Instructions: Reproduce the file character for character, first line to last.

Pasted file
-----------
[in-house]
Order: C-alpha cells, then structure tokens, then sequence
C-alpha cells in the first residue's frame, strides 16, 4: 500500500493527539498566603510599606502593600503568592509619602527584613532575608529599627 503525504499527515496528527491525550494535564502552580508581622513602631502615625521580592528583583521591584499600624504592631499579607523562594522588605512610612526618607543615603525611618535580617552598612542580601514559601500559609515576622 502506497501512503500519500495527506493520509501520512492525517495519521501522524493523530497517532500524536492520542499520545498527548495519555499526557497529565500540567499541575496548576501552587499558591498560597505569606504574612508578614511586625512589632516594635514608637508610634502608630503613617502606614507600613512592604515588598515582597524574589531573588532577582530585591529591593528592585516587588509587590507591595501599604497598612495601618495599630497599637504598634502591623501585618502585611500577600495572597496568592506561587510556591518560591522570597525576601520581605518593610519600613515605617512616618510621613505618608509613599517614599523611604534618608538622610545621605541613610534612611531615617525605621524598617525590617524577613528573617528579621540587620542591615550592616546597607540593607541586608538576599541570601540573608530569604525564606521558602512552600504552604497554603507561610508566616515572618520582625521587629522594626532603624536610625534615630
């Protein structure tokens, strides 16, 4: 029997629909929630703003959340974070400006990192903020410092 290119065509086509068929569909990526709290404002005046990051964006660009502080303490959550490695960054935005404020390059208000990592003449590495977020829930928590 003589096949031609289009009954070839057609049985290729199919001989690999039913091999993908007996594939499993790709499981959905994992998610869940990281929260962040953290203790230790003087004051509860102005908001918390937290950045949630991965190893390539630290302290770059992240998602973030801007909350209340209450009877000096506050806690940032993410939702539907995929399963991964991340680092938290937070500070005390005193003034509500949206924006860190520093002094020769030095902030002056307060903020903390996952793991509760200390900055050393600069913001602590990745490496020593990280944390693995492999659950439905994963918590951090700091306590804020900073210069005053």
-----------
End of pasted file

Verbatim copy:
[in-house]
Order: C-alpha cells, then structure tokens, then sequence
C-alpha cells in the first residue's frame, strides 16, 4: 500500500493527539498566603510599606502593600503568592509619602527584613532575608529599627 503525504499527515496528527491525550494535564502552580508581622513602631502615625521580592528583583521591584499600624504592631499579607523562594522588605512610612526618607543615603525611618535580617552598612542580601514559601500559609515576622 502506497501512503500519500495527506493520509501520512492525517495519521501522524493523530497517532500524536492520542499520545498527548495519555499526557497529565500540567499541575496548576501552587499558591498560597505569606504574612508578614511586625512589632516594635514608637508610634502608630503613617502606614507600613512592604515588598515582597524574589531573588532577582530585591529591593528592585516587588509587590507591595501599604497598612495601618495599630497599637504598634502591623501585618502585611500577600495572597496568592506561587510556591518560591522570597525576601520581605518593610519600613515605617512616618510621613505618608509613599517614599523611604534618608538622610545621605541613610534612611531615617525605621524598617525590617524577613528573617528579621540587620542591615550592616546597607540593607541586608538576599541570601540573608530569604525564606521558602512552600504552604497554603507561610508566616515572618520582625521587629522594626532603624536610625534615630
């Protein structure tokens, strides 16, 4: 029997629909929630703003959340974070400006990192903020410092 290119065509086509068929569909990526709290404002005046990051964006660009502080303490959550490695960054935005404020390059208000990592003449590495977020829930928590 003589096949031609289009009954070839057609049985290729199919001989690999039913091999993908007996594939499993790709499981959905994992998610869940990281929260962040953290203790230790003087004051509860102005908001918390937290950045949630991965190893390539630290302290770059992240998602973030801007909350209340209450009877000096506050806690940032993410939702539907995929399963991964991340680092938290937070500070005390005193003034509500949206924006860190520093002094020769030095902030002056307060903020903390996952793991509760200390900055050393600069913001602590990745490496020593990280944390693995492999659950439905994963918590951090700091306590804020900073210069005053």